Mike Trout is first rookie with 25 HR, 40 SB

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In going deep again Tuesday night, Mike Trout became the 33rd player ever and first rookie to hit 25 homers and steal 40 bases in a season.

Trout, who just turned 21 this month, is also the youngest to accomplish the feat.

Trout is one of 10 players with 25 HR-40 SB seasons since 2000:

Vladimir Guerrero – 39 HR, 40 SB in 2002
Alfonso Soriano – 39 HR, 41 SB in 2002
Carlos Beltran – 26 HR, 41 SB in 2003
Bobby Abreu – 30 HR, 40 SB in 2004
Carlos Beltran – 38 HR, 42 SB in 2004
Alfonso Soriano – 46 HR, 41 SB in 2006
Hanley Ramirez – 29 HR, 51 SB in 2007
Jimmy Rollins – 30 HR, 41 SB in 2007
Matt Kemp – 39 HR, 40 SB in 2011
Mike Trout – 25 HR, 41 SB in 2012

Trout won’t get to 40-40 this season, though perhaps he could have had he been on the Angels’ Opening Day roster (the 25 homers have come in 106 games). He does have a real shot of becoming just the third 30-50 guy ever. Eric Davis (37 HR, 50 SB) did it for the Reds in 1987. Barry Bonds (33 HR, 52 SB) accomplished the feat three years later for Pittsburgh.

Mets invite Tim Tebow to spring training

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Tim Tebow isn’t letting go of his major league dreams just yet. The former NFL quarterback is slated to appear with the Mets during spring training this year, extending what initially looked like an ill-fated career choice for at least one more season. Per the club’s official announcement on Friday, he’ll join a group of spring training invitees that includes top-30 prospects like Peter Alonso, P.J. Conlon, Patrick Mazeika and David Thompson.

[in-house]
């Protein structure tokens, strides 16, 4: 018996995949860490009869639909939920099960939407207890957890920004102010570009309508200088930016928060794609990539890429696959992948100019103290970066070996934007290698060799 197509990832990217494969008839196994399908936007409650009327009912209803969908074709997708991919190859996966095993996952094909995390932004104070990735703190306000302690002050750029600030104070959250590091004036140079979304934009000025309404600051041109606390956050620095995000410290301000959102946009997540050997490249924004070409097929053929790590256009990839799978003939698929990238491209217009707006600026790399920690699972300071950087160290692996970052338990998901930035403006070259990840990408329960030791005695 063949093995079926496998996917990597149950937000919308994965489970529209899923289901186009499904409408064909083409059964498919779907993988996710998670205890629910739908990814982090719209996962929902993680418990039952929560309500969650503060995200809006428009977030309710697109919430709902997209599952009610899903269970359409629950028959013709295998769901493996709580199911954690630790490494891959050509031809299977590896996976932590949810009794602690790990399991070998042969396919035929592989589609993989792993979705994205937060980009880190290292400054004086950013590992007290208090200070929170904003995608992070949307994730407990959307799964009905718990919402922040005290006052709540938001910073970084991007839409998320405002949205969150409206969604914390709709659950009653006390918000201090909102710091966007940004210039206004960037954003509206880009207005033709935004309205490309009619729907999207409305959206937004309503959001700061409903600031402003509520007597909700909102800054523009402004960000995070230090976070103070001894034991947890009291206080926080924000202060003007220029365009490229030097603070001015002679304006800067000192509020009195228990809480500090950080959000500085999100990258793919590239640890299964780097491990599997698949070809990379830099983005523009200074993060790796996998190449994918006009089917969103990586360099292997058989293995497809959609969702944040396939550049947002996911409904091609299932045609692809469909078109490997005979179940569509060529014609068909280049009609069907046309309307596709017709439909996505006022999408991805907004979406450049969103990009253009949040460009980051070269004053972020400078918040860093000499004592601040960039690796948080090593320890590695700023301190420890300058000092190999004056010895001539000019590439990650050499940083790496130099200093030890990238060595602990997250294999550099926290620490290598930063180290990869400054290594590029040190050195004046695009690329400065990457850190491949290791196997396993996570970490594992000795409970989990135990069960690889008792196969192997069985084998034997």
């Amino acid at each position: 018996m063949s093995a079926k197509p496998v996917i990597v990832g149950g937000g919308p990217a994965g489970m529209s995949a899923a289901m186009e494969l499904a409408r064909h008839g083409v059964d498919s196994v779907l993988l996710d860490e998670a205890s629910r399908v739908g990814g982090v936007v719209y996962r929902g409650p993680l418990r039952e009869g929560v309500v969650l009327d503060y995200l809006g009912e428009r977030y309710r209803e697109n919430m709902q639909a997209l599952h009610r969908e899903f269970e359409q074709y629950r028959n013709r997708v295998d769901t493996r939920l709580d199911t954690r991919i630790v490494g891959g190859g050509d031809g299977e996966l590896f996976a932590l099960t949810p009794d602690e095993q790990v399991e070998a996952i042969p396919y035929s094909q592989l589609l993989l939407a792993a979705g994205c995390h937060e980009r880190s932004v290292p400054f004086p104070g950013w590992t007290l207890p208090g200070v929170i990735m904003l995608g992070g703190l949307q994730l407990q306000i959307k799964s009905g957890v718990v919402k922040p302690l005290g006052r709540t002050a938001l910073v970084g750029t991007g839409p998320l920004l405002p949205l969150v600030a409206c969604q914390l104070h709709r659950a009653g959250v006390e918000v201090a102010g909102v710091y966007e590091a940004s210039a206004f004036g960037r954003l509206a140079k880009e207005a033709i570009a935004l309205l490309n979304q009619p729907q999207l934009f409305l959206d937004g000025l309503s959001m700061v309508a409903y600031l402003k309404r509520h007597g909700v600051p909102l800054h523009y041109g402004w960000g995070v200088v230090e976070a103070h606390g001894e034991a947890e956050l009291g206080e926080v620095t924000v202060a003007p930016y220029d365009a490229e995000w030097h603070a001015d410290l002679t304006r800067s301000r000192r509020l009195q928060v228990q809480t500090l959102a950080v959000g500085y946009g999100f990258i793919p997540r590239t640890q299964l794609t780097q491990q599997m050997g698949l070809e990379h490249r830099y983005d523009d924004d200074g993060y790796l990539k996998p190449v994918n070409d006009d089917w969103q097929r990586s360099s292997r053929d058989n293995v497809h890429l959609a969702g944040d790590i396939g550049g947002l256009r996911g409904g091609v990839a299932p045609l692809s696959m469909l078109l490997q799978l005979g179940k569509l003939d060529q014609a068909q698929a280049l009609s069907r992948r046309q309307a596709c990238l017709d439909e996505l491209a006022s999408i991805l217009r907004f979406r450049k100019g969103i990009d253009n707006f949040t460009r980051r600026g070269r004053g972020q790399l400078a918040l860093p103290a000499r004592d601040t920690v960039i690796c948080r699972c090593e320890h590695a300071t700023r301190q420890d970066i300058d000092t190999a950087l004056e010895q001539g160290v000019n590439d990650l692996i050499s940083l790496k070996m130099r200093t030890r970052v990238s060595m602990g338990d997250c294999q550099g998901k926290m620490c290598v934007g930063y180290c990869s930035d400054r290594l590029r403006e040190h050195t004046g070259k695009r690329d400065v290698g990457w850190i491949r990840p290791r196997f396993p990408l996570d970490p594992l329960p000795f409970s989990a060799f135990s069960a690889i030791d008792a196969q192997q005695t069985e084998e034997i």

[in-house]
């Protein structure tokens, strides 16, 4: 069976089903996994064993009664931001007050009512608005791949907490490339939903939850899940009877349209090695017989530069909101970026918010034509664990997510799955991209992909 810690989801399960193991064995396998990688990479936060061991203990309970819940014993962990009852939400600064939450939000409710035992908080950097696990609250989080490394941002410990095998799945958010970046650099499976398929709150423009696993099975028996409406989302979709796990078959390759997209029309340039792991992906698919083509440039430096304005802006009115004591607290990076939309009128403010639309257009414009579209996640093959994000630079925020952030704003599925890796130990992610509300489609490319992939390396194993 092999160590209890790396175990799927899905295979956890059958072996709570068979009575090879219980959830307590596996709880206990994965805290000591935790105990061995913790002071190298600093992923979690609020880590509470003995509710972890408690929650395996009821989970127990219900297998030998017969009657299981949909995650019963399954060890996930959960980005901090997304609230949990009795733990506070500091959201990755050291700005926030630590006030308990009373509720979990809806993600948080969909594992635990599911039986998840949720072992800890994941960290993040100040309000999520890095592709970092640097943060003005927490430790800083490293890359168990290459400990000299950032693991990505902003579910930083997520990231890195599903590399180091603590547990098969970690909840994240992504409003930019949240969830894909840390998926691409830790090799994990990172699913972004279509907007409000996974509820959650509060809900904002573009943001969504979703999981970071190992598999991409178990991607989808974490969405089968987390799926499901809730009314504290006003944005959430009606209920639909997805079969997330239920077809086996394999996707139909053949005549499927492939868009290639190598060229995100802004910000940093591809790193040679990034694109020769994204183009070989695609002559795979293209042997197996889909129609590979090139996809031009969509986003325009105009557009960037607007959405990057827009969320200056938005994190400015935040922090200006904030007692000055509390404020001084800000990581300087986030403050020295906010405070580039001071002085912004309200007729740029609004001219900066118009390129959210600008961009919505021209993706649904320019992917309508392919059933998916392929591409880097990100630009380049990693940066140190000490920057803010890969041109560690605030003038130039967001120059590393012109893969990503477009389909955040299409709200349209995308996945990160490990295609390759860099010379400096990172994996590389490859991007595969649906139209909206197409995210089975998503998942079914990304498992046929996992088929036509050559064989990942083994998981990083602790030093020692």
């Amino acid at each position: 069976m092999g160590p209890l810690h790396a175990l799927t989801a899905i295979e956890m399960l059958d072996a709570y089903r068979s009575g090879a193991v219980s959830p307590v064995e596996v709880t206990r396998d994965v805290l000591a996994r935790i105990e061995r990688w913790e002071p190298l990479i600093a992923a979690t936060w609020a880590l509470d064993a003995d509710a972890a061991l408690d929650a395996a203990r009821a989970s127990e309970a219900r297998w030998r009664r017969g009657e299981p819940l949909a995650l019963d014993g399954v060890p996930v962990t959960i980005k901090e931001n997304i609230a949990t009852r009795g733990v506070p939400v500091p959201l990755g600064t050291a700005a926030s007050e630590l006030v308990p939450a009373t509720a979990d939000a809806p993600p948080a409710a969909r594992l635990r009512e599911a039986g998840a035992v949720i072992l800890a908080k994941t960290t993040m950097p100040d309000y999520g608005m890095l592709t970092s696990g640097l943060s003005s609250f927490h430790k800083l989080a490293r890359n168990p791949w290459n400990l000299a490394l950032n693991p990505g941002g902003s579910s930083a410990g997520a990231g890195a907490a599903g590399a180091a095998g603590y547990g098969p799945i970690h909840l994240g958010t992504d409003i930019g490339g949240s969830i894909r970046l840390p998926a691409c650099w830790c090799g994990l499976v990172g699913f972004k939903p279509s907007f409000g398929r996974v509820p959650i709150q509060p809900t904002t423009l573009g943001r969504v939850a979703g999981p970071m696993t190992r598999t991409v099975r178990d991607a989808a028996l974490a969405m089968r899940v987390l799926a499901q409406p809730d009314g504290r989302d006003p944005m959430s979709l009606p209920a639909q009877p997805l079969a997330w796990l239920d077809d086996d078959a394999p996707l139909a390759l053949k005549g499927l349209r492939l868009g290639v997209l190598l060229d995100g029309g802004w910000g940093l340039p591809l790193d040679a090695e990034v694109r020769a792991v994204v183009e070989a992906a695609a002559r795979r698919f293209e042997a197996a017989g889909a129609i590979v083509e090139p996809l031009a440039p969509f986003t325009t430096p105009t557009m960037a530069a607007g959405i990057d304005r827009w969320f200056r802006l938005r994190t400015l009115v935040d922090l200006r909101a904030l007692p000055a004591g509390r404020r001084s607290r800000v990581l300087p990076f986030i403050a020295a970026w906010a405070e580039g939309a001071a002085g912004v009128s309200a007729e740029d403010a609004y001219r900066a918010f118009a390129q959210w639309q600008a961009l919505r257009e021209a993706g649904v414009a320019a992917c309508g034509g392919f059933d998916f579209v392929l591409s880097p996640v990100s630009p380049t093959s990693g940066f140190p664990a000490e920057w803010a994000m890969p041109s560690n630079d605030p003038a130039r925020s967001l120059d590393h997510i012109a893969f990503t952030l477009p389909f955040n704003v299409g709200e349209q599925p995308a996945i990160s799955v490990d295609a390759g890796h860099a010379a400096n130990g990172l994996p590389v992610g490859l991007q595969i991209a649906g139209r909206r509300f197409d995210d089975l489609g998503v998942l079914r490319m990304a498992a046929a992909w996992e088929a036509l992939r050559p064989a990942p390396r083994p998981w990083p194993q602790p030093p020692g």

Tebow, 30, hasn’t taken to professional baseball as gracefully as expected. He batted a cumulative .226/.309/.347 with eight home runs and a .656 OPS in 486 plate appearances for Single-A Columbia and High-A St. Lucie in 2017. While that wasn’t enough to compel the Mets to give the aging outfielder a big league tryout, there’s no denying that Tebow brought substantial benefit to their minor league affiliates — in the form of increased attendance figures and ticket sales, that is.

Even after the Mets were booted from the NL East race last September, they resisted the idea of promoting Tebow for a late-season attendance boost of their own. That’s not to say they’re planning on taking the same approach in 2018; Tebow will undoubtedly get his cup of coffee in the majors at some point, but for now, a Grapefruit League tryout is likely as close as he’ll ever get to playing with the team’s big league roster on an everyday basis.